Twitter as a Tool for Sharing Your Research
Here are a few suggestions for using Twitter to find new readers (and potential citations).
Updated on September 14, 2018
Researchers spend countless hours drafting, revising, and perfecting their manuscripts before submission. Historically, the efforts end when a journal publishes the final version. However, in today's scholarly publishing world, over 2 million articles are published each year, and savvy researchers are finding other ways to ensure that their work is noticed. Among the many possible avenues to share research, Twitter stands out as a fast and easy solution. Here are a few suggestions for using Twitter to find new readers (and potential citations):
Build a network of colleagues in your field
To have the best chance of reaching interested people, focus on building a network of researchers in your area of study. Chances are you know a couple of people on Twitter, so start by following them and telling them that you are on Twitter, too. Ask around at your next department meeting; you may be surprised who already has a Twitter account (after all, 1 in 40 scholars is active on Twitter). Colleagues with similar research interests are the most likely to give you good feedback on new work and to eventually cite you.
Engage with influencers in the scholarly publishing world
Chances are that you and your closest colleagues do not have very many Twitter followers. It can take a significant amount of time to cultivate a strong following. So if you can't reach very many people directly, what can you do? For one, find influencers in your field. Influencers are people with strong followings (hundreds or even thousands of Twitter followers). Engage in conversations with these people, and offer links to your research if it is something that might interest them. Getting your comments or work retweeted by someone with a strong presence on Twitter can greatly increase your reach. Of course, you don't want to just start tweeting your papers directly to an influencer; take the time to respond to their tweets and show an interest in their thoughts.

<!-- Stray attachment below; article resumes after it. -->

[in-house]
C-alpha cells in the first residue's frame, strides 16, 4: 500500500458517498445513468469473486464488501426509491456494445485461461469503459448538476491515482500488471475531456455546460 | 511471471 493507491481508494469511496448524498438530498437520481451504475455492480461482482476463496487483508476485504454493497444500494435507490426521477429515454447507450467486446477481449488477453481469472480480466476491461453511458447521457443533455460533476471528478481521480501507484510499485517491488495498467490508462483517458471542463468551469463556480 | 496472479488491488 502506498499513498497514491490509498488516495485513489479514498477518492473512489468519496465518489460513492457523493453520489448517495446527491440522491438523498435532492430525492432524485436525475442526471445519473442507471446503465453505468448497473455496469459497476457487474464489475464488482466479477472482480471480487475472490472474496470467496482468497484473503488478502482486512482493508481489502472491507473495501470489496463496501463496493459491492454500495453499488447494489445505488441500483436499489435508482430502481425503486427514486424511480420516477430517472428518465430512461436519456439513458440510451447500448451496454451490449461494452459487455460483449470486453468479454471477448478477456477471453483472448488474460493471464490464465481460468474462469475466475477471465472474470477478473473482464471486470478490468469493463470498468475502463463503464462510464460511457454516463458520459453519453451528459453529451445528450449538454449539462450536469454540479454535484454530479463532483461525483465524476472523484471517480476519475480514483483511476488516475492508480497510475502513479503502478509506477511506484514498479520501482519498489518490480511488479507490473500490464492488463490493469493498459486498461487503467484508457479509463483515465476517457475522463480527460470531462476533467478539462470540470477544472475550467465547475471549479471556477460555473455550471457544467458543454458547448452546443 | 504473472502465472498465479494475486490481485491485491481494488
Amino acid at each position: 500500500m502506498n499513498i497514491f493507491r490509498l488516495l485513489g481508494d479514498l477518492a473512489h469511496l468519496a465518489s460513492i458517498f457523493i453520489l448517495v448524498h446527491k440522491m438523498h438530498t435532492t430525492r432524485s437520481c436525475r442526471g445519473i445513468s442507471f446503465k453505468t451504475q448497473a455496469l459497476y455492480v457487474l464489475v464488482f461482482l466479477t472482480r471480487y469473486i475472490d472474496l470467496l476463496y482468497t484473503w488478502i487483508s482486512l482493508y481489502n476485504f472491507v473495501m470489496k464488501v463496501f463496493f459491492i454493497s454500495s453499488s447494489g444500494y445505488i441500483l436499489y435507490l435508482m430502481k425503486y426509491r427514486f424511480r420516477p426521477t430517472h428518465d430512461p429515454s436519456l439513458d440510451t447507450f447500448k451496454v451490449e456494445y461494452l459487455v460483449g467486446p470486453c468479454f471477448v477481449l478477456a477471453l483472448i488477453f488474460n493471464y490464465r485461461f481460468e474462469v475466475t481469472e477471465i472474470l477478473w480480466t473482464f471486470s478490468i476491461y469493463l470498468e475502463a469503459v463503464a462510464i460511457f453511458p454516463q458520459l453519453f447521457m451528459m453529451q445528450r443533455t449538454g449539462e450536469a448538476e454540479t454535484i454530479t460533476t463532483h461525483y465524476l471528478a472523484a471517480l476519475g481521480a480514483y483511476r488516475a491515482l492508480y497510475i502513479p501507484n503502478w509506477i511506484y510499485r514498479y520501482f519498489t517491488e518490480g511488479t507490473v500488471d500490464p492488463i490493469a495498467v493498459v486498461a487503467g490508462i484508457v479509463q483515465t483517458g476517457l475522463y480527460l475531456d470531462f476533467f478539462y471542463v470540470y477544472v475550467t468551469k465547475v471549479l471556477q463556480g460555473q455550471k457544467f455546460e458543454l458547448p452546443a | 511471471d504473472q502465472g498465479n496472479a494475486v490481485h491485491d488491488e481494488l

Mention organizations that have a stake in your research
Organizations such as research labs, member-based scientific societies, industry associations, nonprofits, and similar organizations are often looking for useful content on social media to keep their members and constituents engaged. Let's say you've published some new research on muscular dystrophy. One search on Twitter for “muscular dystrophy” will yield various muscular dystrophy association channels, such as @MDAorg, @MDUK_News, and @ParentProjectMD. @Mentioning a channel in your tweets will put your tweet in their news feed. If decision makers feel your paper would be useful to their followers, many of whom likely either have muscular dystrophy or know someone with it, they will probably share your post with their followers. Given the character limit of tweets, choose your mentions wisely. Generally pick the channels that have the most relevance and the most followers.
Consider using hashtags for broadly promoting your work
Hashtags (#) are another good way of promoting your research more broadly via Twitter. The words you choose to associate with hashtags can make a big difference in reaching new readers. Hashtagging general terms like #research will likely yield very few views. Few people are generally looking for non-specific research. Also, the #research hashtag gets used hundreds of times daily. Therefore, tweets with that hashtag are often buried by other tweets in that feed relatively quickly. Instead, consider hashtagging more specific terms associated with your research. Using the example of muscular dystrophy research again, #musculardystrophy would reach people who are actively searching for information related to muscular dystrophy. The more specific you are with your hashtag use, the more likely you will reach readers interested in your work. Finally use no more than three hashtags per tweet to ensure it stays readable.
Choose a journal that actively shares new papers already
A number of journals are active on Twitter; Methods in Ecology and Evolution actually requires authors to provide a “tweetable” abstract of 120 characters. If your work is accepted by one of these journals, they will likely help you spread the news. Even if the journal that published your work is not on Twitter, you can share your work with other journals publishing related material. Again, you don't want to simply spam every possible journal with tweets, but if your work is relevant to an article tweeted by a journal in your field, let them know.
Twitter is not a magic bullet, and there is no obvious correlation between Twitter mentions and subsequent citations at this time. Still, taking a few seconds to share a link could lead to hundreds of new readers, and you never know if one of them will be extremely interested in what they see.